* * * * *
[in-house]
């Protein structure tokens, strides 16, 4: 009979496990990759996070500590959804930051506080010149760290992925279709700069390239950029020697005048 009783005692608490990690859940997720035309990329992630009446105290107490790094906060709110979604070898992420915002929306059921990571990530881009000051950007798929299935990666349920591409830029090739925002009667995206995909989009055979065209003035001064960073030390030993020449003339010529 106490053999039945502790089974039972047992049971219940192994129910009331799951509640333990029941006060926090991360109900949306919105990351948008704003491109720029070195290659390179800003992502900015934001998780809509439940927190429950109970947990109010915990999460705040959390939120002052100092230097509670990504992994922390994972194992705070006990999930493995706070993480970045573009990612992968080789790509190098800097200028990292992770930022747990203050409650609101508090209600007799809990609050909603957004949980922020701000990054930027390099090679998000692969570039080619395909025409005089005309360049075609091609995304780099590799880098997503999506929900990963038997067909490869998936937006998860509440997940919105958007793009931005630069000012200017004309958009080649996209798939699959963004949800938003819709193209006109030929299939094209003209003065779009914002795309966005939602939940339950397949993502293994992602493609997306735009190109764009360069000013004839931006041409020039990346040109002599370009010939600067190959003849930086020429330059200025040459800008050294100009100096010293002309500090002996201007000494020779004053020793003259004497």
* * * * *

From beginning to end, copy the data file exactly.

[in-house]
């Protein structure tokens, strides 16, 4: 009979496990990759996070500590959804930051506080010149760290992925279709700069390239950029020697005048 009783005692608490990690859940997720035309990329992630009446105290107490790094906060709110979604070898992420915002929306059921990571990530881009000051950007798929299935990666349920591409830029090739925002009667995206995909989009055979065209003035001064960073030390030993020449003339010529 106490053999039945502790089974039972047992049971219940192994129910009331799951509640333990029941006060926090991360109900949306919105990351948008704003491109720029070195290659390179800003992502900015934001998780809509439940927190429950109970947990109010915990999460705040959390939120002052100092230097509670990504992994922390994972194992705070006990999930493995706070993480970045573009990612992968080789790509190098800097200028990292992770930022747990203050409650609101508090209600007799809990609050909603957004949980922020701000990054930027390099090679998000692969570039080619395909025409005089005309360049075609091609995304780099590799880098997503999506929900990963038997067909490869998936937006998860509440997940919105958007793009931005630069000012200017004309958009080649996209798939699959963004949800938003819709193209006109030929299939094209003209003065779009914002795309966005939602939940339950397949993502293994992602493609997306735009190109764009360069000013004839931006041409020039990346040109002599370009010939600067190959003849930086020429330059200025040459800008050294100009100096010293002309500090002996201007000494020779004053020793003259004497």